Photo/IllutrationThe site of the derailment disaster that occurred 14 years ago on April 25 in Amagasaki, Hyogo Prefecture. The Inori no Mori (Memorial Grove) was newly built near the site. (Asahi Shimbun file photo)

  • Photo/Illustraion
  • Photo/Illustraion

OSAKA--West Japan Railway Co. (JR West) plans to preserve all cars of a train that derailed and slammed into an apartment building in 2005, killing 107, for use in safety education for its employees.

According to the company’s draft plan disclosed to The Asahi Shimbun, JR West is considering expanding its employee training facility in Suita, Osaka Prefecture, to keep the seven cars of the train.

However, a senior company official said much more time will be needed before a final decision is reached on whether to use the cars to honor the memory of the victims and to prevent a recurrence.

The official said the decision will be based largely on the feelings of the bereaved family members and survivors of the crash.

JR West plans to hear their opinions at briefing sessions held on Nov. 16 and 17.

The accident occurred on the JR Takarazuka Line in Amagasaki, Hyogo Prefecture, in April 2005. The train driver, who was behind schedule, was trying to make up for lost time and hit a curve at high speed, causing the train to jump the tracks and crash into an apartment building.

The driver was among those who died in the disaster, which also left 562 injured.

According to sources, the first to fourth cars were dismantled to rescue the victims, and only the front part of the first car remains intact. The seven cars and their pieces are now kept indoors in Hyogo Prefecture and Osaka city.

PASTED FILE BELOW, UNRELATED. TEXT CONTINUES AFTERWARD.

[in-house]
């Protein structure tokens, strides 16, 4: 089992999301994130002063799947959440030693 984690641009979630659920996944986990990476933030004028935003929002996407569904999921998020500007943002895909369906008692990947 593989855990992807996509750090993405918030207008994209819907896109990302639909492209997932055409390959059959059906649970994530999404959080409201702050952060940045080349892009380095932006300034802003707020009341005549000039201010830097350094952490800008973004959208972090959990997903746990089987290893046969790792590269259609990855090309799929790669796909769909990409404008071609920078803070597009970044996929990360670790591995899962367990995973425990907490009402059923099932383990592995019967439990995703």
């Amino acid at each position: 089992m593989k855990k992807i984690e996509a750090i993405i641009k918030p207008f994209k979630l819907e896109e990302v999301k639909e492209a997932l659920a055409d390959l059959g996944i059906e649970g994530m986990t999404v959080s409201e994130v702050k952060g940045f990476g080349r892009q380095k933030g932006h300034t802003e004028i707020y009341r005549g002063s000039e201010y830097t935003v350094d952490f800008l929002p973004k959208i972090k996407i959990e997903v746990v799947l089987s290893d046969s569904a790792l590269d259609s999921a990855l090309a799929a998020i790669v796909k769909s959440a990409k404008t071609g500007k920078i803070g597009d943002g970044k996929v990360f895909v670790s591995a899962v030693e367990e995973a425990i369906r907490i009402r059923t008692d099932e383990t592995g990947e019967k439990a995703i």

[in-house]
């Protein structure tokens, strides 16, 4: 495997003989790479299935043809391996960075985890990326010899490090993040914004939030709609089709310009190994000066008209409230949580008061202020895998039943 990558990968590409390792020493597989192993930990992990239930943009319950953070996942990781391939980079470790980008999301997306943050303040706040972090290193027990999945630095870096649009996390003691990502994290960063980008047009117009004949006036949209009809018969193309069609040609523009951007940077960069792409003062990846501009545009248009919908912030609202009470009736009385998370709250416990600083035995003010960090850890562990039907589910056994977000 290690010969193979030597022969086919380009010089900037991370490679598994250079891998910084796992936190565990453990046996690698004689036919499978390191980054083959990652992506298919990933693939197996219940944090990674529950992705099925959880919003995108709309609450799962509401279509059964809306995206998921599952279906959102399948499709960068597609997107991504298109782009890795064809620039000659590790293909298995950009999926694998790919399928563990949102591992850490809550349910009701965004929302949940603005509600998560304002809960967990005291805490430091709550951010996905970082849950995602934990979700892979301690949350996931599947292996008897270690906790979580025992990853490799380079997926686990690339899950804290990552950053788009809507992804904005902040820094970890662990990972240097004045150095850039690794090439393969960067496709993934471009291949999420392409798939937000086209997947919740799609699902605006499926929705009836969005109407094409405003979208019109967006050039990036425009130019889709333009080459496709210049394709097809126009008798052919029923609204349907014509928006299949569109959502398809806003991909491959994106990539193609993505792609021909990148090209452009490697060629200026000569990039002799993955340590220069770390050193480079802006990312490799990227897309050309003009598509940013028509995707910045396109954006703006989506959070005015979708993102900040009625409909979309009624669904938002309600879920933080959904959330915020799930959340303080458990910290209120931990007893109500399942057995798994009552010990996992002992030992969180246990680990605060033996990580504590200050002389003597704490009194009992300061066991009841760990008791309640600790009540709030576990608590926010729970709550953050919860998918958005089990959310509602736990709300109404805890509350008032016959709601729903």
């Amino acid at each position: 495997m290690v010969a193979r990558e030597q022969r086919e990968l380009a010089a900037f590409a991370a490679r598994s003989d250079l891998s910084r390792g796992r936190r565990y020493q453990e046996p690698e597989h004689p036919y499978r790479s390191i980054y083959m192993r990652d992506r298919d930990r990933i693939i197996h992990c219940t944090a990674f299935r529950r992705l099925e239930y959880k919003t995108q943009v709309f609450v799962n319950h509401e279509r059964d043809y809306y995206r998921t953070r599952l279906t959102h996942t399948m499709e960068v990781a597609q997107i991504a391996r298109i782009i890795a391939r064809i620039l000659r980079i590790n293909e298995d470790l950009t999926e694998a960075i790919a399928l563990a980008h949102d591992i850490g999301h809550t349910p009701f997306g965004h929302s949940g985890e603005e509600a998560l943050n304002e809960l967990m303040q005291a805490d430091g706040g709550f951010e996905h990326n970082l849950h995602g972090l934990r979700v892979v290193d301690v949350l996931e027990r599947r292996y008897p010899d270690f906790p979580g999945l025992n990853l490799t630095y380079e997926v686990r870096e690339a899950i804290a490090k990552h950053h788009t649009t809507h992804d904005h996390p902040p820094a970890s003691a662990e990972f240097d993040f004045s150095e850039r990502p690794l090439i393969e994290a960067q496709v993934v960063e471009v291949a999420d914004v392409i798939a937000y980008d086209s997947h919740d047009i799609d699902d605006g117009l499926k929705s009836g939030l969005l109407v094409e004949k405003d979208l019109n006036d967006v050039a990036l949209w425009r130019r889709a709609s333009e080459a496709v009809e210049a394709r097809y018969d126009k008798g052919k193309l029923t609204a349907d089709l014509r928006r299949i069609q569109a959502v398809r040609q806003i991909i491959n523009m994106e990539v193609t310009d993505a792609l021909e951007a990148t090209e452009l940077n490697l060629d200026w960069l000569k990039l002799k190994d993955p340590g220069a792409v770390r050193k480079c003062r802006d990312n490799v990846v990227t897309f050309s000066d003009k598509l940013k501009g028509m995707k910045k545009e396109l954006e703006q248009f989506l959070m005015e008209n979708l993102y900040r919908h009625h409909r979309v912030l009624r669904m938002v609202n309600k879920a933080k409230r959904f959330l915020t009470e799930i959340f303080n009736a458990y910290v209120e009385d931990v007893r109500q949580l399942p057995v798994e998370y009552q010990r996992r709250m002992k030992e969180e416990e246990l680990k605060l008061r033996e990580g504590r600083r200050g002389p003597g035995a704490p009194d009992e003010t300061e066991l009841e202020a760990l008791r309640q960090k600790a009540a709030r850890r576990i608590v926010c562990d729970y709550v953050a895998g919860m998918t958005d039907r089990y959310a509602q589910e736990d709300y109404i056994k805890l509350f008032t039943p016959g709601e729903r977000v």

JR West heard the opinions of bereaved family members and survivors before it drew up the draft plan. Many urged the preservation of all seven cars, with some saying they will serve as evidence that the victims had existed in this world.

While some of the victims wanted the cars displayed at the site of the accident, others said they would become too upset by seeing the cars when they visit the area to mourn for their loved ones.

A majority of the victims agreed on using the cars for safety training, saying they want JR West employees to “feel” the tragedy of the accident and to use that experience for future operations.

After the accident, JR West came under fire for subjecting its drivers to strict rules on punctuality and forcing tardy drivers to undergo a humiliating “retraining” program.

The company revamped its system and opened the employee safety training facility in Suita in 2007 to pass on lessons from the Amagasaki disaster.

In September last year, the company built Inori no Mori (Memorial Grove) near the site of the crash.

The facility, which includes a cenotaph, retains part of the building that had been hit by the train. Originally nine stories high, the structure now has four stories and serves as a reminder of the day of the disaster.

“The damaged cars are the next big issue (we need to deal with),” said JR West President Tatsuo Kijima, who visited the site of the accident on Oct. 25.

Some people want the train cars displayed to the public to show the impact of the accident, but others say they do not want such objects of tragedy exposed in public.

“We have to take their feelings seriously and carefully consider whether to show the cars to the public,” a senior official of JR West said. “It will take a considerable amount of time before we can reach a conclusion.”

It took Japan Airline Co. 20 years to decide what to do with the wreckage of its jumbo jet that crashed in Gunma Prefecture in 1985, killing 520 people.

In 2006, JAL started putting the rear pressure bulkhead, which is believed to have caused the accident, and other items on public display.

(This article was written by Hiroya Furuta and Tatsuya Chikusa.)